Field of Science

29, May 2006 : Birth of the mud volcano of Sidoarjo

Five years ago, at 5 o'clock in the morning of May 29, the inhabitants of the village of Sidoarjo in East Java witnessed the beginning of the eruption of a mud volcano - and still today every day nearly 30.000 cubic metre of gasses, water and mud emerge from the underground.

Already in 1778 the Italian physicist Alessandro Volta examined the methane gas outpouring from the mud volcanoes of Pietramala near Florence, from time to time this gas ignited producing up to 2 meter high natural torches.
The German explorer Alexander von Humboldt described mud volcanoes he encountered near the Columbian village of Turbaco during his expedition to South America in the years 1799 to 1804 - even if he exaggerated the height with three to four meters (the mounds are approximately one meter high).


Fig.1. The mud volcanoes near the Columbian city of Turbaco, after HUMBOLDT & BONPLAND (1804): Personal Narrative of Travels to the Equinoctial Regions of America, During the Years 1799-1804.

Today worldwide more than 1.100 mud volcanoes are recognized, located on continental shelves but also on continents.
There are various mechanisms that can cause the eruption of mud from the underground, whereby only the last two are regarded as true mud volcanoes, the rest as mud pots.

- Through magmatic activity heated gas or groundwater, that circulating carries with it loose or reworked sediments

- Liquefaction effects during an earthquake.

- Overpressured groundwater, fluids, gas and sediments in sedimentary basins, like a cap impermeable rocks can prevent underlying sediments to escape, as soon as this cap is damaged or removed water begins to rise to the surface.

- Cold methane gas or other fluids escaping from the underground and transporting sediments.

However the mud volcano of Lumpur Sidoarjo ("mud of Sidoarjo"), abbreviated to Lusi, is unique as probably the only artificial mud volcano in history. It erupted up to 180.000 cubic metres mud per day but until 2011 this amount decreased to 30.000 cubic metres per day, however only the construction of dams limited the extant of the mud flow to 7 square kilometres in 2008 - 30.000 people had to be evacuated and 11 people were killed in the explosion of a submerged gas-pipeline.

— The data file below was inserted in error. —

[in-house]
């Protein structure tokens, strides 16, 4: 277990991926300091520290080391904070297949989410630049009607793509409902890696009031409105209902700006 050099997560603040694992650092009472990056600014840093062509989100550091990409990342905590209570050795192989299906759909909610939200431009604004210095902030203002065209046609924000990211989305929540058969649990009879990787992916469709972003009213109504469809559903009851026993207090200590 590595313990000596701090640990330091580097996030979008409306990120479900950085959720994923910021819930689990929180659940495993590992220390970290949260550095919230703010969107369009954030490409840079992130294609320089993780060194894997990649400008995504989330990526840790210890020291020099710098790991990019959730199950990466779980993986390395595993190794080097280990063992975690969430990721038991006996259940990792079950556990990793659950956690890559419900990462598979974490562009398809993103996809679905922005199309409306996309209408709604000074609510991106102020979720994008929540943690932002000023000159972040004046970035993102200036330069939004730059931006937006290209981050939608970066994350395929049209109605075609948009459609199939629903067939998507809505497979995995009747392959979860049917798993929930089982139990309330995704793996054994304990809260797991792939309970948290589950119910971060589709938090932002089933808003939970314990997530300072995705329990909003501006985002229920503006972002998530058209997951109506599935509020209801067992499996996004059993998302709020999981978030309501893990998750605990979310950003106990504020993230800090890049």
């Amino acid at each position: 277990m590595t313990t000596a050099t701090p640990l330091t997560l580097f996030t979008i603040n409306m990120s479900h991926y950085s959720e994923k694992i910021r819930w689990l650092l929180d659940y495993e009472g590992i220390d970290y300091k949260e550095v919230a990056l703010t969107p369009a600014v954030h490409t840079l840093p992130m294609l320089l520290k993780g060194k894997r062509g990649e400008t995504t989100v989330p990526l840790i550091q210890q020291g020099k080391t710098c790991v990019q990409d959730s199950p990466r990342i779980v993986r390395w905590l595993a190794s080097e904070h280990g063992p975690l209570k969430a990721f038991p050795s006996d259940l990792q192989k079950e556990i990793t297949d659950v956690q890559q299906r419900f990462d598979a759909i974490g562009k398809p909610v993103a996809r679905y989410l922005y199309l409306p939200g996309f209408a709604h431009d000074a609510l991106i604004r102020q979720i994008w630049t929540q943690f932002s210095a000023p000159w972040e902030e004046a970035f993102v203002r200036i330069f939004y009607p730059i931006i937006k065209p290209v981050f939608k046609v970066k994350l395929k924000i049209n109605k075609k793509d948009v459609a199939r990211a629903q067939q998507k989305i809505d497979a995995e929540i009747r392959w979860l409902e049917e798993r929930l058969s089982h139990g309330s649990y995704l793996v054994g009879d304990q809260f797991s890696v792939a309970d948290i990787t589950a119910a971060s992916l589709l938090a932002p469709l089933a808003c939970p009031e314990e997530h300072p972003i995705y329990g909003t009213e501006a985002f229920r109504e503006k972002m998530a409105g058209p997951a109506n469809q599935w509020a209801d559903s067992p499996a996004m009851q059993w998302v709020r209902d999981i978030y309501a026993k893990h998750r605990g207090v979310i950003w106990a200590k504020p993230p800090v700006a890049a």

The cause of the Lumpur Sidoarjo is still controversial. In March 2006 the Indonesian oil company Lapindo Bantas started a drilling campaign 200 meter distant to the future eruption site. The company denies a direct connection to the drill operations and the eruption and affirms that an earthquake and reactivation of an underground fault system triggered the flow of overpressured gases and groundwater from a reservoir in carbonate rocks into the overlying clays.
Some independent research (DAVIES et al. 2007) blames the company to have not adequately coated the borehole. It collapsed in a depth of 1.100 meters after encountering the carbonate reservoir, the growing pressure crashed the surrounding impermeable clay rocks, therefore enabling gas and water to reach the surface and feed the mud volcano.

Fig.2. Schematic three-dimensional model of the Lusi mud volcano according to DAVIES et al. 2007, the research team proposed that an inadequate coating of the bore hole caused fractures in the surrounding rocks, causing overpressured fluids to push to the surface. A legal investigation concluded however that the drill operations were carried out according to standard procedure, the charge of negligence by oil company Lapindo Bantas was therefore rejected.
According to the spokesman the company states that the drill operations were carried out according to standard procedure, the legal case and especially the payments of compensation proceed very slowly and since 2010 legal actions against the company have stalled.

Bibliography:

DAVIES, R.J.; SWARBRICK, R.E.; EVANS, R.J. & HUUSE, M. (2007): Birth of a mud volcano: East Java, 29 May 2006. GSA Today Vol. 17(2): 4-9
HUMBOLDT, von A. & BONPLAND, A. (1804): Personal Narrative of Travels to the Equinoctial Regions of America, During the Years 1799-1804.

2 comments:

  1. I was not aware that the charge of negligence was rejected. Last I heard, the company was paying restitution. What's your source for this information?

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  2. I made an error using an interview to a spokesman where he stated that they followed standard procedure and legal regulations, if they could prove that the risk of blow out was not recognizable previously according to law they would probably dismissed – so I thought the question was already settled. In fact the legal process is still ongoing, however slowed down (a common tactic of big business) and probably ending nowhere - payments of compensation were carried out only by 20%, mostly apparently by the government.

    The company denies responsibility, however it agreed to pay the victims in installments, but the company recently missed its deadline to make the final payment.

    ReplyDelete

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